It has been a year since a teenager callously murdered Turkish-Armenian journalist and activist Hrant Dink on a busy sideway in the middle of the day in Istanbul. Dink's murder awoke Turkish democrats from a dream that promised much optimism: of a Turkey on the verge of joining Europe, that would be able to overcome its troubled history of political assassinations and expose clandestine forces acting with impunity against citizens who dare to question national taboos.
Hrant Dink was from 1996 the editor-in-chief and a columnist of the Armenian-language weekly newspaper Agos in Istanbul. The paper aims to provide a voice for the Armenian community in Turkey and to further dialogue between Turks and Armenians
A journalist consistent and courageous in his
efforts to speak the truth, defend justice and human rights, and promote
understanding, Hrant Dink was a key figure in democratic dialogue in Turkey and
beyond. On 19 January 2007, Hrant Dink was
assassinated outside Agos's offices
Also by Hrant Dink in openDemocracy:
"The water finds its crack: an Armenian in Turkey" (13 December 2005)
"Orhan Pamuk's epic journey" (16 October 2006)
"A pigeon-like unease of spirit" (22 January 2007)
The fact that Hrant Dink was a minority within a minority made him extremely vulnerable. He was an Armenian in a country where the fate of his ancestors was tragic. Furthermore, his outspoken nature and courage to speak truth to power - amid much popular ignorance - made him an obvious target for forces that equate any deviation from their dogmas with treason.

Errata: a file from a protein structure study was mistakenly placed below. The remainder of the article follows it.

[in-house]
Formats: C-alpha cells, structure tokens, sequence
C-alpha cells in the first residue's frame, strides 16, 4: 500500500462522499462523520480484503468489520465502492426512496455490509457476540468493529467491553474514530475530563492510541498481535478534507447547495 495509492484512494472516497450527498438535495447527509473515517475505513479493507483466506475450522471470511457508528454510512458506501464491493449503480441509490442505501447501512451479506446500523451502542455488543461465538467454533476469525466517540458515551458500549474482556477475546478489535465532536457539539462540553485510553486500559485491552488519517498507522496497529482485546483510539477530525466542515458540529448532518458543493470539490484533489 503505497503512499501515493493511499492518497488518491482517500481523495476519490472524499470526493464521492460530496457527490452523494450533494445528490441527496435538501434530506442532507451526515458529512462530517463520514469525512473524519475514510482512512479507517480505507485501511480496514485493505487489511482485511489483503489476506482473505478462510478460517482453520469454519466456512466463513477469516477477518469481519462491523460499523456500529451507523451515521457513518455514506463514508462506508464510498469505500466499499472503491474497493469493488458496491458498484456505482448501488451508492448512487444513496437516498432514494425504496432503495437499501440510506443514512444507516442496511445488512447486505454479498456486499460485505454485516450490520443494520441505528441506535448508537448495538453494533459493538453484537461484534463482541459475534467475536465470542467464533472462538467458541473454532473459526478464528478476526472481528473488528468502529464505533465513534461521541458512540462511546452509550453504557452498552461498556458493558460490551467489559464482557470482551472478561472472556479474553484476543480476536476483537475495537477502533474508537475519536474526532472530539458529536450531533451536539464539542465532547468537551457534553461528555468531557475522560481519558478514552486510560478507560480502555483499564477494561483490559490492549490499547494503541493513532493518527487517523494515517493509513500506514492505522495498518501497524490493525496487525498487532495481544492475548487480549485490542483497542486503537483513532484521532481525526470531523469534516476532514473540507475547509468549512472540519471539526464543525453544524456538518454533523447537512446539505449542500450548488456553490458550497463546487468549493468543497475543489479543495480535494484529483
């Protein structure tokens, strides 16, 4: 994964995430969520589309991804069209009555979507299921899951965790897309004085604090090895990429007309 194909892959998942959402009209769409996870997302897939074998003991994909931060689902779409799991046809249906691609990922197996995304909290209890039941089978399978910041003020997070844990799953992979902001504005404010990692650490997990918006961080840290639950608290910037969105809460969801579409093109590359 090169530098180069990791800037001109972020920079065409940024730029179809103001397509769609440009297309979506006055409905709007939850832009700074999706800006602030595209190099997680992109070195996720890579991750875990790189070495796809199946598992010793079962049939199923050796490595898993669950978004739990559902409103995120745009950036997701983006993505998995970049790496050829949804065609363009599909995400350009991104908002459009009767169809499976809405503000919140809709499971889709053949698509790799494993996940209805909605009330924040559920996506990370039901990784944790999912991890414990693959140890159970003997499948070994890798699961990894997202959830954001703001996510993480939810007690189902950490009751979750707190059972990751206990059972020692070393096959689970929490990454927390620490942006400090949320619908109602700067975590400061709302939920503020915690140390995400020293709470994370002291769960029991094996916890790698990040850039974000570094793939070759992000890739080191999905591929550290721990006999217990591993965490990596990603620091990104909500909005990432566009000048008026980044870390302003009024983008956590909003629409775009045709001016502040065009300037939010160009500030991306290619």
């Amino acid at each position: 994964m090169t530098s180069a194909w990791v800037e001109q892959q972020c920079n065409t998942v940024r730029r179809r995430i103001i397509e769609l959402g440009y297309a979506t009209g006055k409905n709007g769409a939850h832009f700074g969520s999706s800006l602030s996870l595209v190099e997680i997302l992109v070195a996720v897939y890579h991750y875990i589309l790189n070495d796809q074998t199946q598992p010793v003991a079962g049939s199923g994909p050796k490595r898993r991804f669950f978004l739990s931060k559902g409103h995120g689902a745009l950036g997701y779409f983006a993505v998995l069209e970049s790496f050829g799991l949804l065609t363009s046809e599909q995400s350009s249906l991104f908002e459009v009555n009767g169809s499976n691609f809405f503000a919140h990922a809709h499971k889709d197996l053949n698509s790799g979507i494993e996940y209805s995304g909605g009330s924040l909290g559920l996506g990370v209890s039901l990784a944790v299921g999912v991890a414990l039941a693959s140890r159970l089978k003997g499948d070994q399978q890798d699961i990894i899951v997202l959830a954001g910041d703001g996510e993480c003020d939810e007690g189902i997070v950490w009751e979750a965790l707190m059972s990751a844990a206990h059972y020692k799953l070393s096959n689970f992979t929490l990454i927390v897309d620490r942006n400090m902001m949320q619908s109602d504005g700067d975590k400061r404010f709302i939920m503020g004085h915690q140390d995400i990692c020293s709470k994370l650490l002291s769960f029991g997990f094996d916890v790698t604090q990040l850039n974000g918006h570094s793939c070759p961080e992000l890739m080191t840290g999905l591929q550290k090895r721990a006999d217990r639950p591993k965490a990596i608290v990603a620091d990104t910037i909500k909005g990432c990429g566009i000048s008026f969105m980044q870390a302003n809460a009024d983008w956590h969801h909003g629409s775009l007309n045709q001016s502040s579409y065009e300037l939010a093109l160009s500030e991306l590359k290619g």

Dink was legally persecuted several times on charges that he denigrated Turkishness. This, and the negative publicity about him in sections of the Turkish media, guaranteed that he received death threats. The police were long aware of cliques that harboured the intent to kill him, yet he was not offered any protection. In essence, his murder was preventable. His family now seeks justice against state officials who failed to offer protection to Dink.
The murder of Hrant Dink is a bitter reminder that stakes are high for dissidents who disagree with national taboos on critical issues - most prominently, in the case of Turkey, the fate of Ottoman Armenians in 1915 and the counterinsurgency tactics of the Turkish state during the war against Kurdish militants in the southeast since the 1980s.
Turkey's ruling Adalet ve Kalkinma Partisi (Justice & Development Party / AKP) - convincingly re-elected in July 2007 - commands huge popular support in its ambition to consolidate civilian rule; but it lacks the political acumen to end the impunity of pursue the clandestine forces (Turkey's derin devlet, or "deep state") inside the bureaucracy and armed forces. Besides, Turkish public opinion and the media can still be easily mobilised against dissidents and critics who are perceived to be acting against the interests of the Turkish state and nation. Turkey's thoroughgoing democrats and internal critics are not yet able to lead public opinion and marginalise xenophobic forces and voices.
The events surrounding Dink's murder indicate that the young murderer had a number of accomplices, some of whom were in contact with security officials. The long history of political assassinations in Turkey means that this is not surprising. Indeed, political killing of the state's "enemies" has remained the preferred tactic to sow seeds of confusion and fear among the population. It undermines public confidence in civilian and democratic rule, intimidates dissident voices, and facilitates the conditions for authoritarian politics that are then proclaimed as the vehicle to re-establish "order".